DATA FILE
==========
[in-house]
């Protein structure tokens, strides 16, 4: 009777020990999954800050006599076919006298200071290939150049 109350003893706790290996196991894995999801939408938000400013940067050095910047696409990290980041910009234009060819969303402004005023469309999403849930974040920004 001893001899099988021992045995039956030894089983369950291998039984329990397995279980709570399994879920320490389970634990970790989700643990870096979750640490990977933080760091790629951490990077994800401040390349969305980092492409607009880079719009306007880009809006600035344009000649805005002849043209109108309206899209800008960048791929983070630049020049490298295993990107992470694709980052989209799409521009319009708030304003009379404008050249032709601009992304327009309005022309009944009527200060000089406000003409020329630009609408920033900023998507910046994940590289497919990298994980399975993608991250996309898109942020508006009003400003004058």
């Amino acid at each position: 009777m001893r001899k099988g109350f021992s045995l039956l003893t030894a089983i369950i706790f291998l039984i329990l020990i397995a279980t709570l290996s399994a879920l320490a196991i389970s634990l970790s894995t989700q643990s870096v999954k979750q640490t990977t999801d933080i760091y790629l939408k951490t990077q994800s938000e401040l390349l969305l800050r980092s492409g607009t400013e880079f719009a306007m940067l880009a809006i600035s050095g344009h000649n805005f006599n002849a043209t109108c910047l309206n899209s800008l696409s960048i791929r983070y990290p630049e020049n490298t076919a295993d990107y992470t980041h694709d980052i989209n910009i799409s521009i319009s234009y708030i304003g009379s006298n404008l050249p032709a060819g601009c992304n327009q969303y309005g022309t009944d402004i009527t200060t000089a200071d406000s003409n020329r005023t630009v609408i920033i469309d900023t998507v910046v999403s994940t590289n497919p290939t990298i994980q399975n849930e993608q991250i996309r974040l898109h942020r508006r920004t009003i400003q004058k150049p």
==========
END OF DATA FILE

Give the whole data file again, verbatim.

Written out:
[in-house]
């Protein structure tokens, strides 16, 4: 009777020990999954800050006599076919006298200071290939150049 109350003893706790290996196991894995999801939408938000400013940067050095910047696409990290980041910009234009060819969303402004005023469309999403849930974040920004 001893001899099988021992045995039956030894089983369950291998039984329990397995279980709570399994879920320490389970634990970790989700643990870096979750640490990977933080760091790629951490990077994800401040390349969305980092492409607009880079719009306007880009809006600035344009000649805005002849043209109108309206899209800008960048791929983070630049020049490298295993990107992470694709980052989209799409521009319009708030304003009379404008050249032709601009992304327009309005022309009944009527200060000089406000003409020329630009609408920033900023998507910046994940590289497919990298994980399975993608991250996309898109942020508006009003400003004058």
């Amino acid at each position: 009777m001893r001899k099988g109350f021992s045995l039956l003893t030894a089983i369950i706790f291998l039984i329990l020990i397995a279980t709570l290996s399994a879920l320490a196991i389970s634990l970790s894995t989700q643990s870096v999954k979750q640490t990977t999801d933080i760091y790629l939408k951490t990077q994800s938000e401040l390349l969305l800050r980092s492409g607009t400013e880079f719009a306007m940067l880009a809006i600035s050095g344009h000649n805005f006599n002849a043209t109108c910047l309206n899209s800008l696409s960048i791929r983070y990290p630049e020049n490298t076919a295993d990107y992470t980041h694709d980052i989209n910009i799409s521009i319009s234009y708030i304003g009379s006298n404008l050249p032709a060819g601009c992304n327009q969303y309005g022309t009944d402004i009527t200060t000089a200071d406000s003409n020329r005023t630009v609408i920033i469309d900023t998507v910046v999403s994940t590289n497919p290939t990298i994980q399975n849930e993608q991250i996309r974040l898109h942020r508006r920004t009003i400003q004058k150049p």